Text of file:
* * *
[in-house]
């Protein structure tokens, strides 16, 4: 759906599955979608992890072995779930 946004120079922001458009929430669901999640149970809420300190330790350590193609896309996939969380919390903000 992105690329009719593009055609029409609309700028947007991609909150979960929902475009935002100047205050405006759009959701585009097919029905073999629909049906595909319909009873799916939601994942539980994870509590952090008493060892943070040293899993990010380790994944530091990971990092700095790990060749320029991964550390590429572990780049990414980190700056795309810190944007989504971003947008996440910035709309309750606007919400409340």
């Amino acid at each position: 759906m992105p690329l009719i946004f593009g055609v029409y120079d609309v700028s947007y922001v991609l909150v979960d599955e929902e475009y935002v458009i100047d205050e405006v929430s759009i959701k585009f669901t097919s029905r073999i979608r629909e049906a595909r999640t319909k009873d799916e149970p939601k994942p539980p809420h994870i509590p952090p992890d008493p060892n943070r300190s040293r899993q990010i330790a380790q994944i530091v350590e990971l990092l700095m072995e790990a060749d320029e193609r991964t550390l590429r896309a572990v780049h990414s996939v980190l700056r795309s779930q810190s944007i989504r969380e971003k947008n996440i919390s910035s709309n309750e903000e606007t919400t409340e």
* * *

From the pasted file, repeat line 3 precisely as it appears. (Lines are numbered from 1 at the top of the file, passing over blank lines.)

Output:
């Amino acid at each position: 759906m992105p690329l009719i946004f593009g055609v029409y120079d609309v700028s947007y922001v991609l909150v979960d599955e929902e475009y935002v458009i100047d205050e405006v929430s759009i959701k585009f669901t097919s029905r073999i979608r629909e049906a595909r999640t319909k009873d799916e149970p939601k994942p539980p809420h994870i509590p952090p992890d008493p060892n943070r300190s040293r899993q990010i330790a380790q994944i530091v350590e990971l990092l700095m072995e790990a060749d320029e193609r991964t550390l590429r896309a572990v780049h990414s996939v980190l700056r795309s779930q810190s944007i989504r969380e971003k947008n996440i919390s910035s709309n309750e903000e606007t919400t409340e």